1 and 1/2  pieces of great production values, vapid storyline toast


Killer Joe (NC-17)

Starring: Matthew McConaughy, Emile Hirsch, Thomas Hayden Church, Gina Gershon

Directed by: William Freidkin

The director who made The Exorcist and The French Connection made a film last year called The Master’s Touch: Hithchcock’s Signature Style so we know he understands the wisdom that, “less is more.”  Then there is his Killer Joe, which is a film so crowded with taboo themes like mother-killing, child suffocation, psychological abuse, kinky sex, and a sociopathic cop who moonlights as a hit man because he likes the rush as much as the money, that most movie-goers should stay far, far away. When the title character learns that his pay-in-advance fee to kill a mother for her insurance won’t be available until after the policy pays off, he decides to take the nubile, trailer park daughter with him as his “retainer.” Not to give away too much, the ending is like a Jerry Springer family feud gone completely insane.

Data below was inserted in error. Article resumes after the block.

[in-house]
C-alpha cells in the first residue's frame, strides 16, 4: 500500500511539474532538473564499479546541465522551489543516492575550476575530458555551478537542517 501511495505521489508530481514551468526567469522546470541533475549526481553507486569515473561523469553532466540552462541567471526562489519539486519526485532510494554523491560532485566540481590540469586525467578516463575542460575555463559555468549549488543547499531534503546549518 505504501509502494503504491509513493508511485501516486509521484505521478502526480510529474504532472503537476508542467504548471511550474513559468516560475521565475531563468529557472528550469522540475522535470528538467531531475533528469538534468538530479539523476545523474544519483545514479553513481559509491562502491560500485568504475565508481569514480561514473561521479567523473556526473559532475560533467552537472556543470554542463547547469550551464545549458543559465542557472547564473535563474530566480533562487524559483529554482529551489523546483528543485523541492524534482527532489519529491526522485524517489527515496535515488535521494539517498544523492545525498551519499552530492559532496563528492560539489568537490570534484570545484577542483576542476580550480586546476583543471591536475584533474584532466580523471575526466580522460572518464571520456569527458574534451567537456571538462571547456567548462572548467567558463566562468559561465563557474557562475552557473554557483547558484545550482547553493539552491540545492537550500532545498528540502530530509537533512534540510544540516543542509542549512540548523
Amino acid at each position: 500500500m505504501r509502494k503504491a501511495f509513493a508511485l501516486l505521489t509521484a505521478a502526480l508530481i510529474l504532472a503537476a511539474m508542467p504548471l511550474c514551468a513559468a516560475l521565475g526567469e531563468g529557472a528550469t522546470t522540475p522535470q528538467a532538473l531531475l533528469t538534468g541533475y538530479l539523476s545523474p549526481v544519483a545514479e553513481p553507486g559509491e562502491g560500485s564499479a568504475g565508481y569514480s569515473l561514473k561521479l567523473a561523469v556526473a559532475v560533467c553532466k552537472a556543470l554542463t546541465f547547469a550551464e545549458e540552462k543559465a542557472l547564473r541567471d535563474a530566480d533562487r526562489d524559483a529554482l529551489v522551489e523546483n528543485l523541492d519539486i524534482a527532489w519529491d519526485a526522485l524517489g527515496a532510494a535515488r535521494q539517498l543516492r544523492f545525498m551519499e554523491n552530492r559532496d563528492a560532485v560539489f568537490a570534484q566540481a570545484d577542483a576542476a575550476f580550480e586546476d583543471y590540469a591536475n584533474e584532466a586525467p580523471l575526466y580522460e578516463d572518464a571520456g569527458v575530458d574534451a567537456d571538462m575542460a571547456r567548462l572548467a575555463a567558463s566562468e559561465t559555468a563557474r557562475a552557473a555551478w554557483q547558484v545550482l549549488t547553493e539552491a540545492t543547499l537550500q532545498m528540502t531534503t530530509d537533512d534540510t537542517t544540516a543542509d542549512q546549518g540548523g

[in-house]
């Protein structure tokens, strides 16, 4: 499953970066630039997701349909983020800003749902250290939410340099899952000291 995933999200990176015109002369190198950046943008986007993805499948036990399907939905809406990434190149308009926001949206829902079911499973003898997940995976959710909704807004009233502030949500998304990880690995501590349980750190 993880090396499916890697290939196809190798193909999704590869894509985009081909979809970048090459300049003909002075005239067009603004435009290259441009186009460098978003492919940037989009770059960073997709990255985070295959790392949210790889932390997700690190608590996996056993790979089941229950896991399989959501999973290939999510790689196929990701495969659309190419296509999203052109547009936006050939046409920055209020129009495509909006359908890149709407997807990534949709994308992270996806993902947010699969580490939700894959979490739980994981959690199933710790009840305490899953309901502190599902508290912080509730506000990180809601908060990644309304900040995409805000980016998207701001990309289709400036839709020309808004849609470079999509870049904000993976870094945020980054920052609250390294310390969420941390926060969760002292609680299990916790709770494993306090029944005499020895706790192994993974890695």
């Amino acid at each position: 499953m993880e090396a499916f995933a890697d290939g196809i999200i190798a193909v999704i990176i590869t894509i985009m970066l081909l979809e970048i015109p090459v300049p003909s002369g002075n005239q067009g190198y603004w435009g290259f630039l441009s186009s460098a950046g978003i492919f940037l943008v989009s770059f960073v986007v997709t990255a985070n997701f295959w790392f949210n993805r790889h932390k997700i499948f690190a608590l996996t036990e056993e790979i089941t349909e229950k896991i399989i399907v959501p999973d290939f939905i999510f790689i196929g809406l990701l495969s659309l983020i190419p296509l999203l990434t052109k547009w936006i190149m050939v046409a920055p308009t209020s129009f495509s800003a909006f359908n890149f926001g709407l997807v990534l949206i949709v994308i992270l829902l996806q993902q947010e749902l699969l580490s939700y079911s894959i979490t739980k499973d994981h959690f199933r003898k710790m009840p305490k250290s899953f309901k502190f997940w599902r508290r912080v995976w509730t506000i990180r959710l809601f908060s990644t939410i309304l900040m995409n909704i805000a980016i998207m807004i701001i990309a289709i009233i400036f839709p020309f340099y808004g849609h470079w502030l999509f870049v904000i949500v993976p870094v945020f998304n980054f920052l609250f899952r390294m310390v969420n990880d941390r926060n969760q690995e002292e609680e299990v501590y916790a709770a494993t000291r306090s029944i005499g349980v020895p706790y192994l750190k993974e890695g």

3 pieces of heed the NC-17 rating toast 


Premium Rush (PG-13)

Starring: Joseph Gordon-Levitt, Michael Shannon, Jamie Chung, Dania Ramirez

Directed By: David Koepp
“Kill the Messenger,” Plutarch wrote long ago, but the Bicycle messengers who hurtle across the streets of Manhattan look like they are going to kill themselves—or an innocent pedestrian—as they peddle, push, text-message, chat, eat, drink and do almost everything else on the backs of their two-wheeled cyclones. When a messenger unwittingly accepts a package that needs to be delivered to Chinatown, he gets pursued at break-neck speed  by a dirty cop with “anger issues.” Dodging baby carriages, taxis, car doors, pregnant women, elderly pedestrians with walkers, open manholes, and the assorted detritus of America’s largest city, the photography gets you right into the thick of things—most of which is live action. In fact, Joseph Gordon-Levitt got so into it, he crashed into the back of a taxi and required 31 stitches on his arm.

3 pieces hold on to your handlebars toast